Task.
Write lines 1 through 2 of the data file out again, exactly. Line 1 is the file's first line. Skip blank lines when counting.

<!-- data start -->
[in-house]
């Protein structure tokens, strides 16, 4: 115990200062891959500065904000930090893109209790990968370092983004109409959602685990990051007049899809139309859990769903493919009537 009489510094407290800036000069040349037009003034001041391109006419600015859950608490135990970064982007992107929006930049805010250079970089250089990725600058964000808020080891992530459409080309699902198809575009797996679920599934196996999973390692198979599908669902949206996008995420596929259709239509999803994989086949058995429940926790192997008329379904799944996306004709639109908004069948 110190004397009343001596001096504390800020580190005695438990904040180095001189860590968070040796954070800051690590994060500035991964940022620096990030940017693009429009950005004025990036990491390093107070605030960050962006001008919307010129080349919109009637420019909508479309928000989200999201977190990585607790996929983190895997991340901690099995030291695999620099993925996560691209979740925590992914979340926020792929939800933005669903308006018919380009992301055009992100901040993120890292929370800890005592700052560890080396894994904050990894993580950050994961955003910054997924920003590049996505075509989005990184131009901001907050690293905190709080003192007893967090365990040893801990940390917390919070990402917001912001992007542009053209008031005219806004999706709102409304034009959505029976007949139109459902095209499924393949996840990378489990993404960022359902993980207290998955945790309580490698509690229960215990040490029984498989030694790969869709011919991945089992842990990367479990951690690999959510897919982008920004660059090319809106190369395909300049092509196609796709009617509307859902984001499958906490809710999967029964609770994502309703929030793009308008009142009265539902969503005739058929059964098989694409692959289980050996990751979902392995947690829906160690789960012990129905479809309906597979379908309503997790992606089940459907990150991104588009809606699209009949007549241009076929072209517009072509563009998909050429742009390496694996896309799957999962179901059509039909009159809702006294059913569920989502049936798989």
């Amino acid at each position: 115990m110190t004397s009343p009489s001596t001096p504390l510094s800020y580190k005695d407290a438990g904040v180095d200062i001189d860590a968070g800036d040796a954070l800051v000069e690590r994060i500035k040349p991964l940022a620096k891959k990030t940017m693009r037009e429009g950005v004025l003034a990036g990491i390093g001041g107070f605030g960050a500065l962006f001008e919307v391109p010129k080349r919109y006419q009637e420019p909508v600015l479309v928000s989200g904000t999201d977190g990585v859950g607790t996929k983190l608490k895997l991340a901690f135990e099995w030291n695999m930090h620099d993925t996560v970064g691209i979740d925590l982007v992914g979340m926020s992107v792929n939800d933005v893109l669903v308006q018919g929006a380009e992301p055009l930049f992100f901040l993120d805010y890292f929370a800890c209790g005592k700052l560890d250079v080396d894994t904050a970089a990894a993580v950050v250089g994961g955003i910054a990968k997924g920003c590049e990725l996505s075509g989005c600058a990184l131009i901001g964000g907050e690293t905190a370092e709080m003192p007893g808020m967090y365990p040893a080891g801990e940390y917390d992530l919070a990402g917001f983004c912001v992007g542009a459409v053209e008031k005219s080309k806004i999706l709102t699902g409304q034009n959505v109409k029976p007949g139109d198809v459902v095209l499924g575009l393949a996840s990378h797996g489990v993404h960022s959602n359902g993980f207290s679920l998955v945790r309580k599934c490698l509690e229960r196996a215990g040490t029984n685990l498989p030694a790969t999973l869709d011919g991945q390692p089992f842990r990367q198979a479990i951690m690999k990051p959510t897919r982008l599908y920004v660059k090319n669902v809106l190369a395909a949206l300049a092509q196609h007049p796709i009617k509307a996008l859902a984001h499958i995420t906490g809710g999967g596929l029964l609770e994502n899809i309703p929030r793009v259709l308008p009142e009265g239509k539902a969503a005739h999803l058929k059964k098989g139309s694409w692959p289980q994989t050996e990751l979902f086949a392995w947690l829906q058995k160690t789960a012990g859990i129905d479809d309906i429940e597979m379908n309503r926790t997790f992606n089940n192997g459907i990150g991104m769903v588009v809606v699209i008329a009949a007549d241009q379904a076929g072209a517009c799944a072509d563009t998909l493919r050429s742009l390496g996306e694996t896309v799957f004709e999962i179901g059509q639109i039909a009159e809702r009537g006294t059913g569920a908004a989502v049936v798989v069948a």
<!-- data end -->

[in-house]
């Protein structure tokens, strides 16, 4: 115990200062891959500065904000930090893109209790990968370092983004109409959602685990990051007049899809139309859990769903493919009537 009489510094407290800036000069040349037009003034001041391109006419600015859950608490135990970064982007992107929006930049805010250079970089250089990725600058964000808020080891992530459409080309699902198809575009797996679920599934196996999973390692198979599908669902949206996008995420596929259709239509999803994989086949058995429940926790192997008329379904799944996306004709639109908004069948 110190004397009343001596001096504390800020580190005695438990904040180095001189860590968070040796954070800051690590994060500035991964940022620096990030940017693009429009950005004025990036990491390093107070605030960050962006001008919307010129080349919109009637420019909508479309928000989200999201977190990585607790996929983190895997991340901690099995030291695999620099993925996560691209979740925590992914979340926020792929939800933005669903308006018919380009992301055009992100901040993120890292929370800890005592700052560890080396894994904050990894993580950050994961955003910054997924920003590049996505075509989005990184131009901001907050690293905190709080003192007893967090365990040893801990940390917390919070990402917001912001992007542009053209008031005219806004999706709102409304034009959505029976007949139109459902095209499924393949996840990378489990993404960022359902993980207290998955945790309580490698509690229960215990040490029984498989030694790969869709011919991945089992842990990367479990951690690999959510897919982008920004660059090319809106190369395909300049092509196609796709009617509307859902984001499958906490809710999967029964609770994502309703929030793009308008009142009265539902969503005739058929059964098989694409692959289980050996990751979902392995947690829906160690789960012990129905479809309906597979379908309503997790992606089940459907990150991104588009809606699209009949007549241009076929072209517009072509563009998909050429742009390496694996896309799957999962179901059509039909009159809702006294059913569920989502049936798989």